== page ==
Open access peer-reviewed chapter

Fabrication and Characterization of Cobalt-Pigmented Anodized Zinc for Photocatalytic Application

Written By

Judith Chebwogen and Christopher Mkirema Maghanga

Submitted: 10 June 2020 Reviewed: 28 August 2020 Published: 17 November 2021

DOI: 10.5772/intechopen.93790

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Thin Films

Edited by Alicia Esther Ares

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Population growth and urbanization have led to water scarcity and pollution, which is a health hazard not only to humans but also to the ecosystem in general. This has necessitated coming up with ways of treating water before consumption. Photocatalysis has proved to be one of the most promising cheap techniques that involve chemical utilization of solar energy. TiO2 widely used in photocatalysis absorbs a narrow range of the solar spectrum compared to ZnO. In this regard, this study aimed at preparing and optimizing cobalt-pigmented ZnO, which is applicable in photocatalytic water treatment. The objectives in this study were to fabricate zinc oxide (ZnO) thin films by anodization, pigment the fabricated films with varying cobalt concentrations, characterize the fabricated films optically, and investigate the cobalt-pigmented ZnO’s performance in the methylene blue degradation under UV light irradiation. Mirror-polished zinc plates were sonicated in ethanol and rinsed. Anodization was done at room temperature in 0.5 M oxalic acid at a constant voltage of 10 V for 60 min, and cobalt electrodeposited in the films. Post-deposition treatment was done at 250°C. Optical properties of the films were studied using a UV-VIS- NIR spectrophotometer in the solar range of 300–2500 nm. The photocatalytic activity of the fabricated films was studied in methylene blue solution degradation in the presence of UV light irradiation for 5 h. Cobalt pigmenting was observed to reduce reflectance and optical band gap from 3.34 to 3.10 eV indicating good photocatalytic properties. In this study, ZnO film pigmented with cobalt for 20 s was found to be the most photocatalytic with a rate constant of 0.0317 h−1 and hence had the optimum cobalt concentration for photocatalytic water treatment. This can be applied in small-scale water purification.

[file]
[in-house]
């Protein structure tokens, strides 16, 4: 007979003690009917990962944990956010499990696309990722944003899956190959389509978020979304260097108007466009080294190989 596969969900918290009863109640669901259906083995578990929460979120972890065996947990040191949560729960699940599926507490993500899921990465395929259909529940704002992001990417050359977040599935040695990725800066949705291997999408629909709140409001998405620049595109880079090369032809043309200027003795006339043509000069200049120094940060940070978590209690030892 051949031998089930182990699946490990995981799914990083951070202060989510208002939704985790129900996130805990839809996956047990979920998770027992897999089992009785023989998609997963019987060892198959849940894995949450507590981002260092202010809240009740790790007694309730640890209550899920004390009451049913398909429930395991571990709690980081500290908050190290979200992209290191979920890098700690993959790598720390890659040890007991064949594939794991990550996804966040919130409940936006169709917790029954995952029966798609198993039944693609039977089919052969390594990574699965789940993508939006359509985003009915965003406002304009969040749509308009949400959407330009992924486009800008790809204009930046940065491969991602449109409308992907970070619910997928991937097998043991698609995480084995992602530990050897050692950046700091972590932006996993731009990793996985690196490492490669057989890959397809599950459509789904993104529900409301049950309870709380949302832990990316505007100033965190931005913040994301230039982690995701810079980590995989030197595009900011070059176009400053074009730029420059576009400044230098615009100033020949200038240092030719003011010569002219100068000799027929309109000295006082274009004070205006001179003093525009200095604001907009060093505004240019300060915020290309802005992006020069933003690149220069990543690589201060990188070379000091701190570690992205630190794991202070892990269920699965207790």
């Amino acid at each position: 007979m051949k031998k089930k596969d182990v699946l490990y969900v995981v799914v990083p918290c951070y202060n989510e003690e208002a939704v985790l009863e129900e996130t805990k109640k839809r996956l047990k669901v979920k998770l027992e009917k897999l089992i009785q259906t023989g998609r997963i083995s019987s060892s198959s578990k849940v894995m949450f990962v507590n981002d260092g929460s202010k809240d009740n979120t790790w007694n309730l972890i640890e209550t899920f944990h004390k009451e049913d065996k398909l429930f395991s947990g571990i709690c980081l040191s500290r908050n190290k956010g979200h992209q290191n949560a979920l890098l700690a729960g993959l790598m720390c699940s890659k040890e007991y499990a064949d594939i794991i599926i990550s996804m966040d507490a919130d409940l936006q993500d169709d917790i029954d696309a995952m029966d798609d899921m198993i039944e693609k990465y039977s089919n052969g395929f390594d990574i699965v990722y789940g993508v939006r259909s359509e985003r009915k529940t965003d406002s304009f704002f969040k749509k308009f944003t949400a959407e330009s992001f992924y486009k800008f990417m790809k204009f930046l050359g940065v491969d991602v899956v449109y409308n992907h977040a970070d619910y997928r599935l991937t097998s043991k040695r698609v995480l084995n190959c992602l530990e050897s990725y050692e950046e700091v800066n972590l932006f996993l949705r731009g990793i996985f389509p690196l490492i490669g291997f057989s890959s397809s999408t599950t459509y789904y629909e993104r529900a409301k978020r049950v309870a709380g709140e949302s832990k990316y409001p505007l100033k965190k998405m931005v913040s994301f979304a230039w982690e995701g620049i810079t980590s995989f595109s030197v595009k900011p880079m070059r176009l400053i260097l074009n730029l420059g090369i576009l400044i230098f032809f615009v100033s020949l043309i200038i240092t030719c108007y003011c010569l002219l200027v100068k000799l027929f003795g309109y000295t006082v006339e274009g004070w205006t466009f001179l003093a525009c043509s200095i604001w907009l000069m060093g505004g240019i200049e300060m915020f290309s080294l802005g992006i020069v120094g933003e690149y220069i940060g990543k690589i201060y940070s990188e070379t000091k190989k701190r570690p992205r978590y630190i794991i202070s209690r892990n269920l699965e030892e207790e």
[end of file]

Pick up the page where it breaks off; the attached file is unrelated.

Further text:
• photocatalysis
  • anodization
  • zinc oxide
  • pigmenting
  • optical properties

1. Introduction

Contaminated waste water from industries, refineries, agriculture run-off, domestic and sewage water contain organic pollutants that are not only harmful to human but also the ecosystem in general. This calls for the need to treat water before discharge to the environment. Some of the water treatment methods used are reverse osmosis, sedimentation, filtration, distillation, coagulation and flocculation, chlorination, photocatalysis and aeration. According to Ref. [1], photocatalytic water treatment has proved to be one of the most promising ways of purifying waste water. This technique degrades the hazardous organic pollutants in water by chemically utilizing solar energy. It involves the excitation of electrons from the valence band to the conduction band of a semiconductor by a radiation with sufficient energy. The photogenerated electrons and holes react with oxygen and hydrogen in water respectively to form superoxide and hydroxyl radicals as illustrated in Figure 1.

Figure 1.

Photocatalyst e− and h+ generation and their possible reactions in aqueous solutions [2].

Photocatalytic water treatment is preferred because it is efficient, simple, possible to use solar light thus reusable and also capable to mineralize pollutants into products which are environment friendly [3]. Photocatalysis is also applied in air purification, in antibacterial action, hydrogen evolution through water splitting, designing self-cleaning surfaces, sterilization and photo electrochemical conversion. In these applications, semiconductors are used as photocatalysts.